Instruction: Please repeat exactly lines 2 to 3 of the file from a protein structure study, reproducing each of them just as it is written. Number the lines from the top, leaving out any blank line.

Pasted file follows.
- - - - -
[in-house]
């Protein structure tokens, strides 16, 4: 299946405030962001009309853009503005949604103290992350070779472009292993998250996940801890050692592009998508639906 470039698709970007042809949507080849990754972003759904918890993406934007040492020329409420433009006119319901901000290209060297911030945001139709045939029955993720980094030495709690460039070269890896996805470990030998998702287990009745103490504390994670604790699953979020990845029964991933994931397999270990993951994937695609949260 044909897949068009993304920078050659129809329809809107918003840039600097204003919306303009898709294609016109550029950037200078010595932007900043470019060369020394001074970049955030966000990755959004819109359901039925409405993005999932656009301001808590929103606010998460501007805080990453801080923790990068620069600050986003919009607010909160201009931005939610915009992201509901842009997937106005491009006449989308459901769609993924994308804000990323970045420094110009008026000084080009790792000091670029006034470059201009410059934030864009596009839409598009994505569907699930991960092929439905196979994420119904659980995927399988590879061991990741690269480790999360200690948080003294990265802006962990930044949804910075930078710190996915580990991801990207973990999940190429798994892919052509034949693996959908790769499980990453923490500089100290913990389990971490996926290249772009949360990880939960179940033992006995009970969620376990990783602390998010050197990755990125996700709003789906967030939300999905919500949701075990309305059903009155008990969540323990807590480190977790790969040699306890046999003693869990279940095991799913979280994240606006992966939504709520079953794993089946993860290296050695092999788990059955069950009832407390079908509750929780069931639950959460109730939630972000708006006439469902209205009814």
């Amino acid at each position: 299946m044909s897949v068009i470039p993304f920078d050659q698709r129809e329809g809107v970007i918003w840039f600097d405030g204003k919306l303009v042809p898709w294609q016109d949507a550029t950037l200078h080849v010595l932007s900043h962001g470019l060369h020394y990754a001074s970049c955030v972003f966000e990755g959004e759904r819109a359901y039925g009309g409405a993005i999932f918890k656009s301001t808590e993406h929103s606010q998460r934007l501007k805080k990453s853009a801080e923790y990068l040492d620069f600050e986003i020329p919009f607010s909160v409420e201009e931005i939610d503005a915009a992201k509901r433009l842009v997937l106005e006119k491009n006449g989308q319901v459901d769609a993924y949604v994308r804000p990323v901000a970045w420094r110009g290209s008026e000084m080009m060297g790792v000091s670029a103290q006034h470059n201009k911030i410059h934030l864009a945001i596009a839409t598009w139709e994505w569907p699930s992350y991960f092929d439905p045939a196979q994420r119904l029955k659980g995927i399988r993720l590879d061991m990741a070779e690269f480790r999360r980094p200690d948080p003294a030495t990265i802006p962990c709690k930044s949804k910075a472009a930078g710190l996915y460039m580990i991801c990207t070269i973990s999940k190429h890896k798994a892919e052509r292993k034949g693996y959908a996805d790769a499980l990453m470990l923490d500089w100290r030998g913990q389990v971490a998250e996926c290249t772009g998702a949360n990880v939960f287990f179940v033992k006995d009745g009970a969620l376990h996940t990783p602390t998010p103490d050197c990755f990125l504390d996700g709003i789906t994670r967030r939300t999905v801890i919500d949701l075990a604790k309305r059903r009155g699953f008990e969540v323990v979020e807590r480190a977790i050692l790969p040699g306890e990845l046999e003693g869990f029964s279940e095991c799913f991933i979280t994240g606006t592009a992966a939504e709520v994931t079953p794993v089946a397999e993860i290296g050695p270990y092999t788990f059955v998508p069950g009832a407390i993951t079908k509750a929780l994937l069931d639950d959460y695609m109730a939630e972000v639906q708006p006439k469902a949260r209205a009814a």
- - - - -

């Protein structure tokens, strides 16, 4: 299946405030962001009309853009503005949604103290992350070779472009292993998250996940801890050692592009998508639906 470039698709970007042809949507080849990754972003759904918890993406934007040492020329409420433009006119319901901000290209060297911030945001139709045939029955993720980094030495709690460039070269890896996805470990030998998702287990009745103490504390994670604790699953979020990845029964991933994931397999270990993951994937695609949260 044909897949068009993304920078050659129809329809809107918003840039600097204003919306303009898709294609016109550029950037200078010595932007900043470019060369020394001074970049955030966000990755959004819109359901039925409405993005999932656009301001808590929103606010998460501007805080990453801080923790990068620069600050986003919009607010909160201009931005939610915009992201509901842009997937106005491009006449989308459901769609993924994308804000990323970045420094110009008026000084080009790792000091670029006034470059201009410059934030864009596009839409598009994505569907699930991960092929439905196979994420119904659980995927399988590879061991990741690269480790999360200690948080003294990265802006962990930044949804910075930078710190996915580990991801990207973990999940190429798994892919052509034949693996959908790769499980990453923490500089100290913990389990971490996926290249772009949360990880939960179940033992006995009970969620376990990783602390998010050197990755990125996700709003789906967030939300999905919500949701075990309305059903009155008990969540323990807590480190977790790969040699306890046999003693869990279940095991799913979280994240606006992966939504709520079953794993089946993860290296050695092999788990059955069950009832407390079908509750929780069931639950959460109730939630972000708006006439469902209205009814």
């Amino acid at each position: 299946m044909s897949v068009i470039p993304f920078d050659q698709r129809e329809g809107v970007i918003w840039f600097d405030g204003k919306l303009v042809p898709w294609q016109d949507a550029t950037l200078h080849v010595l932007s900043h962001g470019l060369h020394y990754a001074s970049c955030v972003f966000e990755g959004e759904r819109a359901y039925g009309g409405a993005i999932f918890k656009s301001t808590e993406h929103s606010q998460r934007l501007k805080k990453s853009a801080e923790y990068l040492d620069f600050e986003i020329p919009f607010s909160v409420e201009e931005i939610d503005a915009a992201k509901r433009l842009v997937l106005e006119k491009n006449g989308q319901v459901d769609a993924y949604v994308r804000p990323v901000a970045w420094r110009g290209s008026e000084m080009m060297g790792v000091s670029a103290q006034h470059n201009k911030i410059h934030l864009a945001i596009a839409t598009w139709e994505w569907p699930s992350y991960f092929d439905p045939a196979q994420r119904l029955k659980g995927i399988r993720l590879d061991m990741a070779e690269f480790r999360r980094p200690d948080p003294a030495t990265i802006p962990c709690k930044s949804k910075a472009a930078g710190l996915y460039m580990i991801c990207t070269i973990s999940k190429h890896k798994a892919e052509r292993k034949g693996y959908a996805d790769a499980l990453m470990l923490d500089w100290r030998g913990q389990v971490a998250e996926c290249t772009g998702a949360n990880v939960f287990f179940v033992k006995d009745g009970a969620l376990h996940t990783p602390t998010p103490d050197c990755f990125l504390d996700g709003i789906t994670r967030r939300t999905v801890i919500d949701l075990a604790k309305r059903r009155g699953f008990e969540v323990v979020e807590r480190a977790i050692l790969p040699g306890e990845l046999e003693g869990f029964s279940e095991c799913f991933i979280t994240g606006t592009a992966a939504e709520v994931t079953p794993v089946a397999e993860i290296g050695p270990y092999t788990f059955v998508p069950g009832a407390i993951t079908k509750a929780l994937l069931d639950d959460y695609m109730a939630e972000v639906q708006p006439k469902a949260r209205a009814a």